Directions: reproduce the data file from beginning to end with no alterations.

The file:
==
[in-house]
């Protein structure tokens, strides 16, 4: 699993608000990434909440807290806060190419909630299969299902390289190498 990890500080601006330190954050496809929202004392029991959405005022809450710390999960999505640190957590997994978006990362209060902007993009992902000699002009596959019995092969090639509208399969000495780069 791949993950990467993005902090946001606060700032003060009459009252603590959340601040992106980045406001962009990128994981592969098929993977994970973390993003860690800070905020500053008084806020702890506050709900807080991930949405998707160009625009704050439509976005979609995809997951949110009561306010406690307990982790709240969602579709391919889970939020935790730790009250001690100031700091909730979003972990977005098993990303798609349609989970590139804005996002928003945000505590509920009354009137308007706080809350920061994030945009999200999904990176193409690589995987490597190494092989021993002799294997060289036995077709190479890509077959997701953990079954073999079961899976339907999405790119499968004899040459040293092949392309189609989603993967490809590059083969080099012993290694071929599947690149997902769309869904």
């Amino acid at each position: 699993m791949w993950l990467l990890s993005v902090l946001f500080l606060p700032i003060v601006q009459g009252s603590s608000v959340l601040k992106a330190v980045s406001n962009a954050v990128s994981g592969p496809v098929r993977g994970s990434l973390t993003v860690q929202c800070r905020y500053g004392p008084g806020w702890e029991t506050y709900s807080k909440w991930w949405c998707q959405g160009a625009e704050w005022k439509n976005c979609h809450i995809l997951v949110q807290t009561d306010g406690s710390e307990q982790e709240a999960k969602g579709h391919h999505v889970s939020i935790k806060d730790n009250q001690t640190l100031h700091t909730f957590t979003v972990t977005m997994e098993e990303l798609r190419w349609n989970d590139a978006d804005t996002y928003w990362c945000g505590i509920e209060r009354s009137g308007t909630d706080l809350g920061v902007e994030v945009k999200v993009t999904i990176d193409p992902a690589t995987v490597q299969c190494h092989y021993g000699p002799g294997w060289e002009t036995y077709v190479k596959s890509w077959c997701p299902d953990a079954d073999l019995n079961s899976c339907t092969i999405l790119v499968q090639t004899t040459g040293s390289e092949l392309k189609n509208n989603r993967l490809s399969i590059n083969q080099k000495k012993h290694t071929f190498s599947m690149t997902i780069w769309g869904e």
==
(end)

[in-house]
């Protein structure tokens, strides 16, 4: 699993608000990434909440807290806060190419909630299969299902390289190498 990890500080601006330190954050496809929202004392029991959405005022809450710390999960999505640190957590997994978006990362209060902007993009992902000699002009596959019995092969090639509208399969000495780069 791949993950990467993005902090946001606060700032003060009459009252603590959340601040992106980045406001962009990128994981592969098929993977994970973390993003860690800070905020500053008084806020702890506050709900807080991930949405998707160009625009704050439509976005979609995809997951949110009561306010406690307990982790709240969602579709391919889970939020935790730790009250001690100031700091909730979003972990977005098993990303798609349609989970590139804005996002928003945000505590509920009354009137308007706080809350920061994030945009999200999904990176193409690589995987490597190494092989021993002799294997060289036995077709190479890509077959997701953990079954073999079961899976339907999405790119499968004899040459040293092949392309189609989603993967490809590059083969080099012993290694071929599947690149997902769309869904």
């Amino acid at each position: 699993m791949w993950l990467l990890s993005v902090l946001f500080l606060p700032i003060v601006q009459g009252s603590s608000v959340l601040k992106a330190v980045s406001n962009a954050v990128s994981g592969p496809v098929r993977g994970s990434l973390t993003v860690q929202c800070r905020y500053g004392p008084g806020w702890e029991t506050y709900s807080k909440w991930w949405c998707q959405g160009a625009e704050w005022k439509n976005c979609h809450i995809l997951v949110q807290t009561d306010g406690s710390e307990q982790e709240a999960k969602g579709h391919h999505v889970s939020i935790k806060d730790n009250q001690t640190l100031h700091t909730f957590t979003v972990t977005m997994e098993e990303l798609r190419w349609n989970d590139a978006d804005t996002y928003w990362c945000g505590i509920e209060r009354s009137g308007t909630d706080l809350g920061v902007e994030v945009k999200v993009t999904i990176d193409p992902a690589t995987v490597q299969c190494h092989y021993g000699p002799g294997w060289e002009t036995y077709v190479k596959s890509w077959c997701p299902d953990a079954d073999l019995n079961s899976c339907t092969i999405l790119v499968q090639t004899t040459g040293s390289e092949l392309k189609n509208n989603r993967l490809s399969i590059n083969q080099k000495k012993h290694t071929f190498s599947m690149t997902i780069w769309g869904e």